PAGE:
Advice for parents from ESPN’s Jay Bilas

It's not about you!

Tobin Walsh

| 5 min read


Tobin Walsh — who blogs about kids, adoption and sports at The Good-Bad Dad — interviewed Jay Bilas, ESPN’s top college basketball analyst, about parenting and youth sports back in 2018. But the lessons Bilas shared for youth sports parents everywhere stand the test of time.

Lesson #1: If it isn’t fun, why go?

Jay Bilas is quick to talk about his interactions with young athletes at his basketball camps, “I have had nothing but positive experiences with every kid at each camp I’ve ever done. The kids are great.”

The tone changes as Bilas continues, “It’s the parents, though, that I don’t get. I’d love to see their game film if they were so good.  Honestly, if going to games isn’t fun for the parent or kid then why go?”

I can’t recall the last time I willingly missed a game.

At what cost, though? I get to everything but am quick to complain about having to do so.

In fact, I’m boastful about being at every soccer match or flag football game nevermind that I’m lost in Facebook updates or yelling at the referee while I attend.

If my kid’s participation is too exhausting, too costly or too much commitment maybe it’s time to heed Bilas’ advice and just stay home.

Lesson #2: You cannot make a pro athlete.

When I asked Bilas about when a parent should look at having their child play “more serious” sports, he quickly questioned, “Why are the parents deciding? It should be the kids decision. A parent cannot make a pro athlete, the kid has to want it.”

To Bilas, the idea behind athletics is simple, “Sports are about recreation or, at least, they should be about getting out of the house, being active and having fun.  For everybody parents and kids.”

And, while I find that most parents will tell me that they understand their little baller will not be a future N.F.L. All-Pro, I see hypocritical actions writing big checks for team fees, screaming, “That is a FOUL!” at the game official or running ourselves ragged trying to fulfill each of their little star’s commitments.

If I take Bilas’ words to heart, I’d quickly come to the realization that my kids may have picked divergent sports paths if I’d given them 100% ownership of that decision.

My oldest would have played tackle football and my 10 year-old would have likely tried several different activities rather than locking into club soccer for the entire year.

Would my kids be happier? I’m not sure.

Would our family have more fun, less stress and more dollars in our pocket? Probably.

Lesson #3: Talk about how your kids are doing, not how they are playing.

After my son Lynden’s final soccer tournament game last Sunday, I asked him, “So, how do you think you played?”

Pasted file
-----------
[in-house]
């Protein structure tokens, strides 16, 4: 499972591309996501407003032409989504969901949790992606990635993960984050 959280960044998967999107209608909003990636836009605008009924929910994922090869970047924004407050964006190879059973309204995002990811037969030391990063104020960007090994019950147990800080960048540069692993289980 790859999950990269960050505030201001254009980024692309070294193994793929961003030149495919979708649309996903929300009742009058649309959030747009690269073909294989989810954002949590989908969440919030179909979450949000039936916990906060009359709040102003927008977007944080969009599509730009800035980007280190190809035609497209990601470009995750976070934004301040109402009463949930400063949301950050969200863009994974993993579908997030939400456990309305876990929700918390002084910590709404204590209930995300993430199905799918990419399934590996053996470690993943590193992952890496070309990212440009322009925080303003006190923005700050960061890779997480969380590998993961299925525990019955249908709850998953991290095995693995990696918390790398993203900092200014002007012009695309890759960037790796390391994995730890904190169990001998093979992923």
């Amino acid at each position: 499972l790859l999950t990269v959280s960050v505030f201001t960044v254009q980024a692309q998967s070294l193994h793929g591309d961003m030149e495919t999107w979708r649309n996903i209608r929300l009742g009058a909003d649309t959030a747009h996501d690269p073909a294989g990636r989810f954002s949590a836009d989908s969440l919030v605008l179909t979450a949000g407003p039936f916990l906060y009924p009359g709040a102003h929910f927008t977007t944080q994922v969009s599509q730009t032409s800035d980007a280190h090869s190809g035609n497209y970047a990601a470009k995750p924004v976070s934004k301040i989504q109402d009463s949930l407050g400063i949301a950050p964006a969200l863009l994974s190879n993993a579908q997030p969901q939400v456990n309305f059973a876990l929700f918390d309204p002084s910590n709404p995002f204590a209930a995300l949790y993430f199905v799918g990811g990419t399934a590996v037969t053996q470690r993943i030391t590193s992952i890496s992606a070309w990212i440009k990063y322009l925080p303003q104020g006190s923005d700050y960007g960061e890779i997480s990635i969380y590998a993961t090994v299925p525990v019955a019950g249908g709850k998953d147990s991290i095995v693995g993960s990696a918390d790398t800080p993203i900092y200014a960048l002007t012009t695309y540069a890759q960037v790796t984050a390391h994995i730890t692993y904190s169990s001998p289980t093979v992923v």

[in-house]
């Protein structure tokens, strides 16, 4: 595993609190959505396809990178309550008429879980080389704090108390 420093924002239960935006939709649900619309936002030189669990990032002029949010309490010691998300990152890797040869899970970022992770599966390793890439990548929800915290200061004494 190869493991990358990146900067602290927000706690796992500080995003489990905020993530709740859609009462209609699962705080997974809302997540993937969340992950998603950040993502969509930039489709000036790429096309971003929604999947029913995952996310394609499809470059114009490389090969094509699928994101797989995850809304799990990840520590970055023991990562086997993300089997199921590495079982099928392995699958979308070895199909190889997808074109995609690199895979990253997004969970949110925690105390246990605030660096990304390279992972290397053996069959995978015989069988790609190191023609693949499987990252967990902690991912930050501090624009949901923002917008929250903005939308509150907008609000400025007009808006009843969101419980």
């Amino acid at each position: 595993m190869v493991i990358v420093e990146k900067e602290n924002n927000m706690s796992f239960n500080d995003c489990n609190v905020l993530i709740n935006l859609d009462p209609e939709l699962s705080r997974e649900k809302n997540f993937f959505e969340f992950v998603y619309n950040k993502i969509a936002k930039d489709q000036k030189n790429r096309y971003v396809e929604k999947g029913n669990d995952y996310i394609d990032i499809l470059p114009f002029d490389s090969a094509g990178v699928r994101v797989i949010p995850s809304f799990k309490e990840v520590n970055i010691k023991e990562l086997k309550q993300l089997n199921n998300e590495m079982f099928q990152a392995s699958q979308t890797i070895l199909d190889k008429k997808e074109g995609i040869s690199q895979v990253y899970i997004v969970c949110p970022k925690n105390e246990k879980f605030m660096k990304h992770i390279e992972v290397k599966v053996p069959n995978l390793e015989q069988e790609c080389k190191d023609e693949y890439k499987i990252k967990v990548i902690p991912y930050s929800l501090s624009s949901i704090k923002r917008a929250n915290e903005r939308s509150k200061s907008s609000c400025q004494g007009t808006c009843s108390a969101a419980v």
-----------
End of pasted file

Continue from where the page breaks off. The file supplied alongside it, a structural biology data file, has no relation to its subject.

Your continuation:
From the backseat, he quietly replied, “Not good.”

Lynden’s head hung low for the 40-minute ride home and, after talking with Jay Bilas, I may understand why.

Bilas talked with me about ignoring the play and focusing on the kid, explaining, “There is no model for success in this – it’s about your kid. Try asking them how they are doing rather than how they are playing. It’s not about you, it’s about your kid.”

This lesson should be fairly easy for me to put into practice a matter of simply changing my question to, “Are you still having fun, bud?” If I would have done so, I’d bet the ride home over the weekend would have been more upbeat.

Lesson #4: Learn to do the hard things well.

With a New York Times bestselling book entitled, Toughness: Developing True Strength On and Off the Court, I felt compelled to ask Bilas about instilling persistence in our children.

Again, his answer flipped my questions upside down.

“There is no canned, standard line for parents to teach kids to be tough. It’s not about doing Army-like drills. It is about practice and creative coaches teaching kids to do the hard things well.”

Applying this sports lesson to my household, I’m not sure what hard things my kids do well. In fact, I’m not sure they are asked to do anything particularly hard with much frequency.

And, although I’m not planning to send my 5 year-old out to chop wood for the stove, I could help my kids by creatively making them sweat at home more often.

As my conversation with Jay Bilas wraps up and I tuck my garbled, illegible notes into my back pocket, I think of the way Bilas started our chat by asking, “Tobin, how can I help you?”

And, although we may never talk again, I’m prepared to answer now.

From his 6 foot, 8 inch vantage point, Bilas can help me see the forest from the trees.

His advice can help me concentrate on having fun versus perfect form.

Bilas can indirectly help me do the hard things better even if the hardest of which is looking in the mirror.

This story originally appeared on The Good Bad Dad.

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